Since I was 18 years old I have kept almost on a daily basis a personal journal where I reflect on my day and try to unpack all that happened to me and how I affected others. It is where I am most candid with myself. I remove the mask society forces me and I choose to wear. I see myself as I have come to see myself: a broken and proud man lost in this world and yet always wanting to be faithful and consistent with God and others. When times get tough and I am faced with existential darkness, I have found that my best guide and light is found in those pages of the diary. I have always concluded each reflection with a short prayer. The prayers are always of hope in becoming the best person I can become the next day.
I have suffered so much in my life; first, health wise; second, socially as a minority on many levels (culturally, morally, religiously, and intellectually). I have to constantly remind myself not to focus only on the cross as a nostalgic romance with pain and suffering but also to focus on my talents and strengths that have withstood the dark nights of my life.
As I begin my mid-life years, I see now that it is in the balancing of both my pain and joys that I can find the wealth of experiences to share with those I encounter, especially those who may need to be heard. This is where I have found my theological vocation leading me to.
It has forced me to take seriously my theological vocation. I do this by asking myself the following question: Where and how do I locate myself as a faith person in a web of relationships within my theological work? How is theology done by theologians whose vulnerabilities and gifts must be part of the works they produce for faith communities? This approach involves embracing vulnerability as a mode of being in the encounter of both God and the world. It means being open to the joys and pains that accompany God's work. As in the example of Saint Teresa of Avila having a terrible experience on a journey. When she brought this to Jesus, our Lord replied 'Those I have called I give much trials' and Teresa replied 'No wonder you have few followers.'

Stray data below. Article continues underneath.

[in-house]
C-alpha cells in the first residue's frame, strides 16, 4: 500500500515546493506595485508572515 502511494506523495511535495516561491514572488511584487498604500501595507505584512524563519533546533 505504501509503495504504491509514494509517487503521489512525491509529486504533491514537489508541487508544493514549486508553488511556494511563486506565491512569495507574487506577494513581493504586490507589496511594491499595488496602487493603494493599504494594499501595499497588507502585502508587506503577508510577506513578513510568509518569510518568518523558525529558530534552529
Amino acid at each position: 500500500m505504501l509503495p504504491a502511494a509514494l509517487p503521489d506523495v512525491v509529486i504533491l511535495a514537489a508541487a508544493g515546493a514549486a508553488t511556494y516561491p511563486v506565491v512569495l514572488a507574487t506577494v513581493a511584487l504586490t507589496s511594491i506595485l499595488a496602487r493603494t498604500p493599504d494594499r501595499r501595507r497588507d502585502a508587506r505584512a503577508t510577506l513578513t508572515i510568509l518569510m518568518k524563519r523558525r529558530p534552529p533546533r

Methodologically, I have incorporated journaling in graduate courses I teach. I invite the students to reflect on their life journey and to share their stories as a rich theological content for reflection both for themselves and the class. I do this by also sharing my own stories. Theology cannot be done without a face. No matter how wounded our faces may be, it is the scares that serve as the tapestry of our pluralistic encounters with God.
SimonMary Aihiokhai, email@example.com
Do you agree that “Theology cannot be done without a face?” Or is theology the faceless teaching of church doctrine?
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